Judge sternly lectures Electric Forest attendees about drugs

November 18, 2014
27th Circuit Court Judge Terrence R. Thomas

27th Circuit Court Judge Terrence R. Thomas

By Allison Scarbrough. OCP Editor.

HART — Five defendants, ranging in age from 19-23, stood before 27th Circuit Court Judge Terrence R. Thomas Monday morning, Nov. 17, and each of them received a stern a lecture about the drug charges they are facing.

Each defendant appeared for a pretrial stemming from drug arrests at last summer’s Electric Forest Festival in Grant Township.

“Are your parents here?” Thomas asked Aaron Alexander Moore, 19, of Charleston, W. Va. “I bet they’re delighted,” Thomas said facetiously. “No, they’re disappointed,” Moore replied.

Moore was the first EF defendant to go before the judge Monday, and he received the longest lecture, as the others were in the courtroom to hear it.

“There are more state cops down there than you can shake a stick at,” Thomas told the young defendant. “I assume you’re not going to the festival this year?” the judge asked. “No, Your Honor,” Moore replied.

Moore was facing a more serious 10-year felony of possession of MDMA (ecstasy) but pleaded to a two-year felony of possession of analogues with a recommendation for Holmes Youthful Trainee Act (HYTA).

HYTA is a “state law that allows a judge to place a youth between 17 and 20 who is alleged to have committed a crime and who has pleaded guilty to that crime to be placed in prison or on probation without a conviction to avoid a criminal record,” according to michigan.gov/corrections. “I could send you to prison for up to three years,” the judge said. “You’re going to have to behave yourself, and this will all go away. You can make your parents proud of you again.”

Stuart Andrew McMillan, Jr., 19, of Charleston, W. Va., had the same charge and plea deal as Moore. “You two were together?” Thomas asked McMillan. “Both of you are stupid enough to buy drugs down there? the judge asked. “I’ve learned my lesson, sir,” the defendant said.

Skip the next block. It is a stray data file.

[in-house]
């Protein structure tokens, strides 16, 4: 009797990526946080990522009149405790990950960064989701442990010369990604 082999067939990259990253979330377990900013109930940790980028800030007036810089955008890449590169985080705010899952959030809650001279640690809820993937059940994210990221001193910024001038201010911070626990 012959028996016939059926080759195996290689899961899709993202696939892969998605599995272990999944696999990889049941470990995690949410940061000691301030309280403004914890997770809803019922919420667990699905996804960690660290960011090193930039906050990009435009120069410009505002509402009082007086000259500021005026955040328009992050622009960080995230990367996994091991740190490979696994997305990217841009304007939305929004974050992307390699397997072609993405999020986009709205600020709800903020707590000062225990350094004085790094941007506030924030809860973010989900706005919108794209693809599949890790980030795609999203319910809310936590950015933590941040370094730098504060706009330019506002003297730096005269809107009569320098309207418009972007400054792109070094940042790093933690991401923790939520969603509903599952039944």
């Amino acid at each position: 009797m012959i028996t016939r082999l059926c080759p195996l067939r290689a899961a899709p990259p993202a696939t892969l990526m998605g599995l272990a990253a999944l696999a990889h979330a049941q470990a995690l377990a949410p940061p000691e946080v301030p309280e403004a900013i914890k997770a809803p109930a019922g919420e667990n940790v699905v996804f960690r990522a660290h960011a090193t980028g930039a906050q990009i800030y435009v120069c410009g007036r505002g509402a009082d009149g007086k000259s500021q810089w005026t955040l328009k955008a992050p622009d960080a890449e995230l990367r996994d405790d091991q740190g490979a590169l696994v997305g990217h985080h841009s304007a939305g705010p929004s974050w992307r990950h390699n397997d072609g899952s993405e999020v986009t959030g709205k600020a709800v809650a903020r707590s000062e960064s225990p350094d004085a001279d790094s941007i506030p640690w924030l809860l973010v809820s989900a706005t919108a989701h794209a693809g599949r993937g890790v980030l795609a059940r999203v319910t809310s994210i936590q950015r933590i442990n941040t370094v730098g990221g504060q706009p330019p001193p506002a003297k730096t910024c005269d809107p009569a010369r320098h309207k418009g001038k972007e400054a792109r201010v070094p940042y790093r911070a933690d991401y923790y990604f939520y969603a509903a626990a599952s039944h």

“We will follow you for a year, and if you quit using drugs, you could end up without a record,” Thomas said. “Multiply this by 100 if you’re behind the wheel of a vehicle.”

As the court clerk set his sentencing for Dec. 29, the judge said, “Merry Christmas,” to McMillan.

The third defendant to stand before the judge was Emily Michelle Putz, 23, of Rochester, NY. Putz’s age makes her ineligible for HYTA, but she pleaded to a lesser one-year misdemeanor charge of possession of marijuana and was placed on a 10-month deferred sentence. She initially was facing a more serious charge of possession of ketamine. “The other stuff I told the guys equally applies to you,” Thomas said.

Putz testified that she found the drugs on the festival grounds; tested them with a drug test kit; and then began selling them. She eventually was arrested after selling the drugs to an undercover officer. “They sell test kits at these festivals, and I purchased one,” she said.

“You’re very scientific,” Thomas said.

“I didn’t want to kill anyone,” Putz said.

“You’re a smarter drug user than most,” the judge replied.

Tad Daniel Kochis, 22, of Beulah, received the same plea deal as Putz – pleading to a lesser one-year misdemeanor charge of possession of marijuana and placed on a 10-month deferred sentence. Kochis was initially facing a felony charge of possession with intent to deliver MDMA. “We will defer your sentence for 10 months if you behave yourself and quit using drugs,” Thomas said.

When Thomas asked Kochis to tell him what happened, he replied, “I brought MDMA to Electric Forest.”

“Where did you get this ecstasy? Did you get it up there (Beulah)?” Thomas asked. Kochis said, “Yes.”

The last EF defendant to face the stern judge Monday was Jacob Scott Lane, 20, Woodbridge, Va. He, too, is being offered HYTA like Moore and McMillan in exchange for a plea to possession of ketamine, which is a two-year felony. He was initially facing more serious charges of possession with intent to deliver to ketamine and possession of cocaine. “I’m sure your dad is delighted to be here today,” Thomas said. “If you behave yourself, you can get out of this without a criminal record.”

“I purchased it from someone walking around the campground,” Lane testified. “I took it into the concert area, and when I started breaking into one of the bags, security saw me.” He described ketamine as a “psychedelic tranquilizer.”

Lane told the judge that he’s been attending narcotics anonymous sessions. “These rehab places are terribly overrated,” Thomas said. “You’re a slave to these substances. It’s a lifestyle that leads to a dead end The main thing is that we want you to learn something from this.”

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